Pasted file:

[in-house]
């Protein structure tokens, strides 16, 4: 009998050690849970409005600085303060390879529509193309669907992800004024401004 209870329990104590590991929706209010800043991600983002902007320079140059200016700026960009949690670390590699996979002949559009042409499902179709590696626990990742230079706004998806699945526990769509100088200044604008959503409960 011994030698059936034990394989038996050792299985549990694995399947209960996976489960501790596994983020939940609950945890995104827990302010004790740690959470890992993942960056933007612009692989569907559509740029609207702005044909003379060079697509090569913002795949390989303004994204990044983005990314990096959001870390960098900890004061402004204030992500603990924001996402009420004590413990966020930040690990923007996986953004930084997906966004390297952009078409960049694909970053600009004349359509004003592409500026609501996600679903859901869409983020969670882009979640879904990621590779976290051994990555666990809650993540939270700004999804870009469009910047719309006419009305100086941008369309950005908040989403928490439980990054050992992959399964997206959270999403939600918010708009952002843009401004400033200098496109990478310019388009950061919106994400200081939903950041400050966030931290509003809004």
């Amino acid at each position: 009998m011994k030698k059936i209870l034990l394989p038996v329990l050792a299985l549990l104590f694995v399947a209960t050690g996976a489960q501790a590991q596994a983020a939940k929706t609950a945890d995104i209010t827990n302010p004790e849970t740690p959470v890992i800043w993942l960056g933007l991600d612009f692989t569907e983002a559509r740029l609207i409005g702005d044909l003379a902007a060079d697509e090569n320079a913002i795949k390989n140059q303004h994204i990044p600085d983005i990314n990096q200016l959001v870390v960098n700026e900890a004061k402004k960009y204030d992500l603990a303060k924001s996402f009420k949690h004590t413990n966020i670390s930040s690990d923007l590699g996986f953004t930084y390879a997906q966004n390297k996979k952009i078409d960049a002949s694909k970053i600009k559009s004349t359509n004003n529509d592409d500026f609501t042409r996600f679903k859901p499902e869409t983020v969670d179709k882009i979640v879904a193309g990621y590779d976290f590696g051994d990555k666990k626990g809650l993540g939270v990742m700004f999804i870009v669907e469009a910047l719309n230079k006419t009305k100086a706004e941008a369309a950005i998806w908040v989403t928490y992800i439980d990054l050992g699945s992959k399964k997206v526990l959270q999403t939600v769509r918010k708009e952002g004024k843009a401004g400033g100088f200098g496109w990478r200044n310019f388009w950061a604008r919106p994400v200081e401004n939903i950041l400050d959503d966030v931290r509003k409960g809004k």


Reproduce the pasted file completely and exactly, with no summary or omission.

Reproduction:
[in-house]
């Protein structure tokens, strides 16, 4: 009998050690849970409005600085303060390879529509193309669907992800004024401004 209870329990104590590991929706209010800043991600983002902007320079140059200016700026960009949690670390590699996979002949559009042409499902179709590696626990990742230079706004998806699945526990769509100088200044604008959503409960 011994030698059936034990394989038996050792299985549990694995399947209960996976489960501790596994983020939940609950945890995104827990302010004790740690959470890992993942960056933007612009692989569907559509740029609207702005044909003379060079697509090569913002795949390989303004994204990044983005990314990096959001870390960098900890004061402004204030992500603990924001996402009420004590413990966020930040690990923007996986953004930084997906966004390297952009078409960049694909970053600009004349359509004003592409500026609501996600679903859901869409983020969670882009979640879904990621590779976290051994990555666990809650993540939270700004999804870009469009910047719309006419009305100086941008369309950005908040989403928490439980990054050992992959399964997206959270999403939600918010708009952002843009401004400033200098496109990478310019388009950061919106994400200081939903950041400050966030931290509003809004």
């Amino acid at each position: 009998m011994k030698k059936i209870l034990l394989p038996v329990l050792a299985l549990l104590f694995v399947a209960t050690g996976a489960q501790a590991q596994a983020a939940k929706t609950a945890d995104i209010t827990n302010p004790e849970t740690p959470v890992i800043w993942l960056g933007l991600d612009f692989t569907e983002a559509r740029l609207i409005g702005d044909l003379a902007a060079d697509e090569n320079a913002i795949k390989n140059q303004h994204i990044p600085d983005i990314n990096q200016l959001v870390v960098n700026e900890a004061k402004k960009y204030d992500l603990a303060k924001s996402f009420k949690h004590t413990n966020i670390s930040s690990d923007l590699g996986f953004t930084y390879a997906q966004n390297k996979k952009i078409d960049a002949s694909k970053i600009k559009s004349t359509n004003n529509d592409d500026f609501t042409r996600f679903k859901p499902e869409t983020v969670d179709k882009i979640v879904a193309g990621y590779d976290f590696g051994d990555k666990k626990g809650l993540g939270v990742m700004f999804i870009v669907e469009a910047l719309n230079k006419t009305k100086a706004e941008a369309a950005i998806w908040v989403t928490y992800i439980d990054l050992g699945s992959k399964k997206v526990l959270q999403t939600v769509r918010k708009e952002g004024k843009a401004g400033g100088f200098g496109w990478r200044n310019f388009w950061a604008r919106p994400v200081e401004n939903i950041l400050d959503d966030v931290r509003k409960g809004k």